Long story short, I have a system running 12.04 and basically copied the partition because I needed to make room. I have officially copied the partition and have two exact same copies, as you can see below.
Screenshot from 2014-03-15 16:33:18.png
The working partition is the highlighted one, the new one is the sda7. The main reason I copied the partition was due to not having very much space left on the active one. All of the unallocated (before copying) was whenever I had a Windows XP installed, and had removed it upon copying necessary files to my Precise install. I'm slightly confused because if you take a look, the new partition still only has 5% of room, even though there was considerably more room than the one I had copied it from. Have I messed up here, or what is the deal? I didn't want to delete the old partition in the case that the new one did not work, which it obviously has not.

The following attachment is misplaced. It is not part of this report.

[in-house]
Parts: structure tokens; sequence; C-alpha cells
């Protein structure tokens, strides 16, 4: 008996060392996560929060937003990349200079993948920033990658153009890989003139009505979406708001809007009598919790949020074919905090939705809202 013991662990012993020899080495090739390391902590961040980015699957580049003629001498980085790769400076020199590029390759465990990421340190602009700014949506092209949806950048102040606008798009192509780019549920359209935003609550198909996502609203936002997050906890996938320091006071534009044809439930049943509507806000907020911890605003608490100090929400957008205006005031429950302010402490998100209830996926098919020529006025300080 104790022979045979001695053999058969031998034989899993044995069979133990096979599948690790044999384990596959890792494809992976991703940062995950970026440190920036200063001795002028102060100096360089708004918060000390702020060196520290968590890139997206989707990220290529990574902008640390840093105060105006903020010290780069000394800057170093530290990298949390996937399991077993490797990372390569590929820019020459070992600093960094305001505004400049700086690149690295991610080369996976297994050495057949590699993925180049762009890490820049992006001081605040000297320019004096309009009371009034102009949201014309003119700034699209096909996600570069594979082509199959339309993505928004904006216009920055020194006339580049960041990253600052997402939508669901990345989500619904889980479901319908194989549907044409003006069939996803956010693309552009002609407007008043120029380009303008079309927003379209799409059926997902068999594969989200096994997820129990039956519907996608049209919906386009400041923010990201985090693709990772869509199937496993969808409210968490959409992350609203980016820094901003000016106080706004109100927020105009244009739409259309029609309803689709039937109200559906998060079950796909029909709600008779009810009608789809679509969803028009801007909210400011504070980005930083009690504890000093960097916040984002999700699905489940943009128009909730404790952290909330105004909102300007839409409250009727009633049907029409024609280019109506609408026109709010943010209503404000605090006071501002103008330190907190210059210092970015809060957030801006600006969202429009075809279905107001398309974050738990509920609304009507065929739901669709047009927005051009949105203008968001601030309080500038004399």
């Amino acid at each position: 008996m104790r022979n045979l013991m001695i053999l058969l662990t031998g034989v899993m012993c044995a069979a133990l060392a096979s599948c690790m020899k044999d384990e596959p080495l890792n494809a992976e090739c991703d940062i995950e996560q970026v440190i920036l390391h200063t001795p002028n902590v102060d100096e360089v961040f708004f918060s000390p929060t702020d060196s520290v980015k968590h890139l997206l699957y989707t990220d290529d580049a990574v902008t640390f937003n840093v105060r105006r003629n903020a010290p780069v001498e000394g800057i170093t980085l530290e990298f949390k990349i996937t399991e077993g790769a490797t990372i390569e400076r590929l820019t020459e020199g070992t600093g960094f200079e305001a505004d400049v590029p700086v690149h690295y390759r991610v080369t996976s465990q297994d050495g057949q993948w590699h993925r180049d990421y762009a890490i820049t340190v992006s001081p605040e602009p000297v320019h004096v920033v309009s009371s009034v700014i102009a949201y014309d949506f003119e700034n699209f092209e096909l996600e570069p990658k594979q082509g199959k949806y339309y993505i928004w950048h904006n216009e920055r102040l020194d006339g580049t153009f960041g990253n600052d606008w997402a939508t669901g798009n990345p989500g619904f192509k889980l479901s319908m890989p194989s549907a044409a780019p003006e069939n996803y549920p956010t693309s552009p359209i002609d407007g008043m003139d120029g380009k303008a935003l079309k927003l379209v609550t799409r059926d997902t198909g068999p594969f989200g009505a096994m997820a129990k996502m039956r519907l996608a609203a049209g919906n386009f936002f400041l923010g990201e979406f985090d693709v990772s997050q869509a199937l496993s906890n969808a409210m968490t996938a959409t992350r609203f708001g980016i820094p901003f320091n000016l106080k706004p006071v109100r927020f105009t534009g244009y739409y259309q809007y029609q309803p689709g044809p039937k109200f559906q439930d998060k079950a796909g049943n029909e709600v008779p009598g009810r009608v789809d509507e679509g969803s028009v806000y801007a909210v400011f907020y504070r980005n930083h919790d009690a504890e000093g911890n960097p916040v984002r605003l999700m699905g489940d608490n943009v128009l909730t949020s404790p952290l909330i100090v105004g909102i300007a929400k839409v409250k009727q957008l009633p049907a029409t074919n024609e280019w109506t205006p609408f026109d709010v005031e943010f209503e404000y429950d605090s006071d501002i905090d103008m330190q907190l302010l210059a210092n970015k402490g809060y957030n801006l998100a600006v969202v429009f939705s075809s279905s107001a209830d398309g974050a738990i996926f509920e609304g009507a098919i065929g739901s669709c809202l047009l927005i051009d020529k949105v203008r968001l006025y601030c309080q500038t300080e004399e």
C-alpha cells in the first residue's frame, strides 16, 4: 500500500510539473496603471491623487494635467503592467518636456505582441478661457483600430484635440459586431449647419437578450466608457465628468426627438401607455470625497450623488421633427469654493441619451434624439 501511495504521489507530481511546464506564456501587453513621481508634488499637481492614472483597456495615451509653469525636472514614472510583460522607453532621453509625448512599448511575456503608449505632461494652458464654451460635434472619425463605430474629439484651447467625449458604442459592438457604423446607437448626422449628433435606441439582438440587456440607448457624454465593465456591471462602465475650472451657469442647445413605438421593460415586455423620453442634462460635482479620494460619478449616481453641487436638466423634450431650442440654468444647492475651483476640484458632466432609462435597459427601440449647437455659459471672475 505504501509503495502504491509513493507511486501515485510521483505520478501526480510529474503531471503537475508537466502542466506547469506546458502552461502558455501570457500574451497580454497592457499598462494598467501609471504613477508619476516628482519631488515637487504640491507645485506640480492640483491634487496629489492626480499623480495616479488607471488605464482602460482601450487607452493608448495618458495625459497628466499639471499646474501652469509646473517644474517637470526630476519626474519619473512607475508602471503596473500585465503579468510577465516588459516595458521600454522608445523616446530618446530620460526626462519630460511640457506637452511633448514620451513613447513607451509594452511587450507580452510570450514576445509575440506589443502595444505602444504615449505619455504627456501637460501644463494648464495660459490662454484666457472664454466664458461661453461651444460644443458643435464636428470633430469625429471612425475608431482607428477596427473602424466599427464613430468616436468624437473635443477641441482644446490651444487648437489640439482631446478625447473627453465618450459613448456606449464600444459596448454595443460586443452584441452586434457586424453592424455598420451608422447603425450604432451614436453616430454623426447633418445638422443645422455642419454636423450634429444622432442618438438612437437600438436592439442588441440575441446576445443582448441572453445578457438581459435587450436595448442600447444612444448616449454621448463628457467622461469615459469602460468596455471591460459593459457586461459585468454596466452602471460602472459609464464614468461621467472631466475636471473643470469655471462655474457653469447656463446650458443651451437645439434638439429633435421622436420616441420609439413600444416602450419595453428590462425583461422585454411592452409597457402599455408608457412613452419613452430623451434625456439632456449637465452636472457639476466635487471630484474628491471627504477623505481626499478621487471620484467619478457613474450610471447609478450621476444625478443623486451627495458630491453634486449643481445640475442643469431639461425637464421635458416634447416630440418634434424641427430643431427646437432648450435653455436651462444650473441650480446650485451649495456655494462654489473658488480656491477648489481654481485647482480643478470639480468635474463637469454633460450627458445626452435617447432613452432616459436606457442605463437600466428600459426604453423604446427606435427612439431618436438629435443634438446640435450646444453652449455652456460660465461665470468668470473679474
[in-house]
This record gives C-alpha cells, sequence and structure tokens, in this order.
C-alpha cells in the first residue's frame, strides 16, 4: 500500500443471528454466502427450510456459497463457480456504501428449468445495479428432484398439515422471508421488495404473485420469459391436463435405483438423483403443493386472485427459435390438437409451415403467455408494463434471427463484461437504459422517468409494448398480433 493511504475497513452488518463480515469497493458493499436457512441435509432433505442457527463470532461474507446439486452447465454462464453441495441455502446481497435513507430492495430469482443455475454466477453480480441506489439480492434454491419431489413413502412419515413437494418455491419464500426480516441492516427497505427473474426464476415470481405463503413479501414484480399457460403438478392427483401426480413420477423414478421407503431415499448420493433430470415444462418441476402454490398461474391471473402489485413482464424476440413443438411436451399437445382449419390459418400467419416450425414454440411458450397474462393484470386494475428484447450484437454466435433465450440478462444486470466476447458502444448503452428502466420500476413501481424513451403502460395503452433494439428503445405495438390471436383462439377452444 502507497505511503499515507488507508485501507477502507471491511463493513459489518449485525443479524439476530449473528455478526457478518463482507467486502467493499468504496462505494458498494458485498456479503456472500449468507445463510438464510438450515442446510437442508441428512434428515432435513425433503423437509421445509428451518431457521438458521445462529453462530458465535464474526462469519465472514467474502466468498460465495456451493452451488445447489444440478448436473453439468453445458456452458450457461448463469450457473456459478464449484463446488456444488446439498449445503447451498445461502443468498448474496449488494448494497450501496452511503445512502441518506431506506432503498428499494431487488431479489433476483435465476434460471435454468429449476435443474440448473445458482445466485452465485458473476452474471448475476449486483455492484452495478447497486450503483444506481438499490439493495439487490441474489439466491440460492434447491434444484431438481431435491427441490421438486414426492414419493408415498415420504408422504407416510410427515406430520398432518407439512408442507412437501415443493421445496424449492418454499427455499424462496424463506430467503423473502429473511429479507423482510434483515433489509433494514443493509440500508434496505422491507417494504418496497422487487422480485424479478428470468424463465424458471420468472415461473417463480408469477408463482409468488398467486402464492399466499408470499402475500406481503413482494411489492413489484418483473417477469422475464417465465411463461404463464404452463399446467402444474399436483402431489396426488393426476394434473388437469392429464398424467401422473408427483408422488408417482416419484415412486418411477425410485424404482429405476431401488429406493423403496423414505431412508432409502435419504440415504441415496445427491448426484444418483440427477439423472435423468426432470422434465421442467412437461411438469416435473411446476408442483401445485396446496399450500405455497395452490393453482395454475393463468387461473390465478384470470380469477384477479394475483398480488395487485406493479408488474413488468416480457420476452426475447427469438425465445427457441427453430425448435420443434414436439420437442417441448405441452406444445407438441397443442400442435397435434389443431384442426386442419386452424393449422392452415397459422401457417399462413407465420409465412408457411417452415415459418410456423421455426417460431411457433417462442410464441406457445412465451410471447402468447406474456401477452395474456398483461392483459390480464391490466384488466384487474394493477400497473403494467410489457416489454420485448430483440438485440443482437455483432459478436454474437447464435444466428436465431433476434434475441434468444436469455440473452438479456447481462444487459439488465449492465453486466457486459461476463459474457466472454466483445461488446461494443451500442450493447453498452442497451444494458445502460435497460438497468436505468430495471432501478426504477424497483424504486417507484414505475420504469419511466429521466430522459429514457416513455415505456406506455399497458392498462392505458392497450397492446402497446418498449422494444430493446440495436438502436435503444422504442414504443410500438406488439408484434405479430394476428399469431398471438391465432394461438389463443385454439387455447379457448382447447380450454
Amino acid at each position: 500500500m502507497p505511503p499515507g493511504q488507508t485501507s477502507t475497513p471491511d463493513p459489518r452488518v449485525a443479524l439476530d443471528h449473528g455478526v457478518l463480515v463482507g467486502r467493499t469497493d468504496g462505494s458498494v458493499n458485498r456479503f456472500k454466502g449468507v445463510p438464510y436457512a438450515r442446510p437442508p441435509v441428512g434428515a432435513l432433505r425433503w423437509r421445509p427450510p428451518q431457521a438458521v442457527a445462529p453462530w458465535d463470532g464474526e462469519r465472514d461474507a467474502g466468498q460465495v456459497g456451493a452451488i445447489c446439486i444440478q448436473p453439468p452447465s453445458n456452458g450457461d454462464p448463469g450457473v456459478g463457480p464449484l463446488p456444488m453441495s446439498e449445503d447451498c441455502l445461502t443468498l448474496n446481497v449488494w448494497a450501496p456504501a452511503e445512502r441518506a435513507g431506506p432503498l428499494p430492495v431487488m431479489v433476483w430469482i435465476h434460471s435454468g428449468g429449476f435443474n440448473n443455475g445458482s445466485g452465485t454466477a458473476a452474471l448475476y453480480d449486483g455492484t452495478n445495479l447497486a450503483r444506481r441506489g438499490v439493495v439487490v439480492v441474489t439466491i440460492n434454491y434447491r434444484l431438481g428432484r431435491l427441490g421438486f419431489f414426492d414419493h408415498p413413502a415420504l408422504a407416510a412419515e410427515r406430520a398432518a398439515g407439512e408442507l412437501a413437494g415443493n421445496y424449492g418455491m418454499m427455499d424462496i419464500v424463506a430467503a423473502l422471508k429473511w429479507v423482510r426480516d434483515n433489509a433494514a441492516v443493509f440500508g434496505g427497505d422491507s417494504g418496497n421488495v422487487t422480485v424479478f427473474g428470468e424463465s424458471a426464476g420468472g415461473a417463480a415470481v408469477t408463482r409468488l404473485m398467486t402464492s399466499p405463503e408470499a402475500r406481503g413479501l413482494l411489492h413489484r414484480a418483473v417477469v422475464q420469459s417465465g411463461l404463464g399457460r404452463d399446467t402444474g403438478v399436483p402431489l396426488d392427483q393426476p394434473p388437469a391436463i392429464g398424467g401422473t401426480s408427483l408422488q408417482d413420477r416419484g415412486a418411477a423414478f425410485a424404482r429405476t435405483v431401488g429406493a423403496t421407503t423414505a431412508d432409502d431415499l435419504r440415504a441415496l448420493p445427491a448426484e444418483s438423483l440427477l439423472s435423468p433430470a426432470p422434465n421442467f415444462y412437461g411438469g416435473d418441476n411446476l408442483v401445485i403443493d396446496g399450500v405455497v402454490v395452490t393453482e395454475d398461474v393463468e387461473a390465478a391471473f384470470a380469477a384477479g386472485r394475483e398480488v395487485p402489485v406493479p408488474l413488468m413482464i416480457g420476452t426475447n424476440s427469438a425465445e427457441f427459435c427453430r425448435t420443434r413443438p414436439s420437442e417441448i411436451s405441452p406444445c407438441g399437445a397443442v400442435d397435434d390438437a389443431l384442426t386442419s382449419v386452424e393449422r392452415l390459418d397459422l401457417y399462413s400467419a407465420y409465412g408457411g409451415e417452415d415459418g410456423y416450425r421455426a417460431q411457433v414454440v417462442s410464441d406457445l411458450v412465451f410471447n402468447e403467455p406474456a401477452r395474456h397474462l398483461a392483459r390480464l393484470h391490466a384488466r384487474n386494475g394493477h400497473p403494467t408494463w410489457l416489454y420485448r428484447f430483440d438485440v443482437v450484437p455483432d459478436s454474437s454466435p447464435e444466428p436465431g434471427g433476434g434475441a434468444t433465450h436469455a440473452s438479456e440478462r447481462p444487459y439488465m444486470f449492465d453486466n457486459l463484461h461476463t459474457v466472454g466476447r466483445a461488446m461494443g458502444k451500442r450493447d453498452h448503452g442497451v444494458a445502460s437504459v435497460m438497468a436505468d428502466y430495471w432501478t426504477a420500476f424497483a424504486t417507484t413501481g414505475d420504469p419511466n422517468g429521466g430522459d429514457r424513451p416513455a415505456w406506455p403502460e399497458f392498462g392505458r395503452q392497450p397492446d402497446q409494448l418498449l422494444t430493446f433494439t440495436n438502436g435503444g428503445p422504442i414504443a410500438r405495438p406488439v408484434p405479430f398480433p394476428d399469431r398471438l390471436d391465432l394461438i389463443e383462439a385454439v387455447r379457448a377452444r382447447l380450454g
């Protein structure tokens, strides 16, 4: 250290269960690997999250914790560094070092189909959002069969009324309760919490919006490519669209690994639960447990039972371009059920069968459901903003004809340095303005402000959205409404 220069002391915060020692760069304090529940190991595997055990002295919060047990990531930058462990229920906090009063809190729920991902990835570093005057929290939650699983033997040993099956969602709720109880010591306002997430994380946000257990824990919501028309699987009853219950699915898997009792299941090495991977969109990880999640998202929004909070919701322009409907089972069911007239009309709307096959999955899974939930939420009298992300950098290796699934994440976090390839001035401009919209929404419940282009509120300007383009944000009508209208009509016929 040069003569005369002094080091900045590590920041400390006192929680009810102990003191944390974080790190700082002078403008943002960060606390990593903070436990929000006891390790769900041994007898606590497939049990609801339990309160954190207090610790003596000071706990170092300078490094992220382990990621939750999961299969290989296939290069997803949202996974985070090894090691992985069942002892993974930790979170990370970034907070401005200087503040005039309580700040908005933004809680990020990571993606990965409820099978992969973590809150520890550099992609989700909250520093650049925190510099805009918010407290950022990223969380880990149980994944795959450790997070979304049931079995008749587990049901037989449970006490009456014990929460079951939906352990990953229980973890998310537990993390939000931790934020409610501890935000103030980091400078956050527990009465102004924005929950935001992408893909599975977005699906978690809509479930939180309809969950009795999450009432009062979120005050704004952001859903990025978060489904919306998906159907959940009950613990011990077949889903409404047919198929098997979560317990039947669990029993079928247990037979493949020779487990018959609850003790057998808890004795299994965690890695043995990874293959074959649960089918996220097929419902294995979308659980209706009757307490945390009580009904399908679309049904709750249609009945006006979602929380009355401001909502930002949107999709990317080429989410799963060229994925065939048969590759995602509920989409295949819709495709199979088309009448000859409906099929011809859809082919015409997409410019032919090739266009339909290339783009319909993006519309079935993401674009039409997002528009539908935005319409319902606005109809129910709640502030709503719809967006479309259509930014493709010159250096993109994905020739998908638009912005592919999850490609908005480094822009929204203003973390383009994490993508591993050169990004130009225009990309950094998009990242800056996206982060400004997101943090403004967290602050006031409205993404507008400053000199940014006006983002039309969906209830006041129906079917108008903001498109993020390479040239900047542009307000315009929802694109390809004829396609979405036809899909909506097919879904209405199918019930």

Screenshot from 2014-03-15 16:38:01.png
Upon reading this, most of you could probably guess what I want to do already - Successfully copy partition to new space, delete old partition upon confirmation of new one's working, and delete all others, causing an end result of one precise partition and a swap with plenty of room to work with. So the question is, how do I go about doing this? Lol I should have known better that it wouldn't be just that easy.
If it helps any, I tried to update grub whenever I loaded my old partition, the one that I'm typing off of now, and had these results.
Thanks in advance for the help,Code:owners4life5@owners4life5-OptiPlex-GX270:~$ sudo update-grubGenerating grub.cfg ... Found linux image: /boot/vmlinuz-3.11.0-18-generic Found initrd image: /boot/initrd.img-3.11.0-18-generic Found linux image: /boot/vmlinuz-3.11.0-15-generic Found initrd image: /boot/initrd.img-3.11.0-15-generic Found memtest86+ image: /boot/memtest86+.bin Found Ubuntu 12.04.4 LTS (12.04) on /dev/sda5 done owners4life5@owners4life5-OptiPlex-GX270:~$
P.S. if it makes any difference, i used grub's LIVECD (usb) to edit my partitions.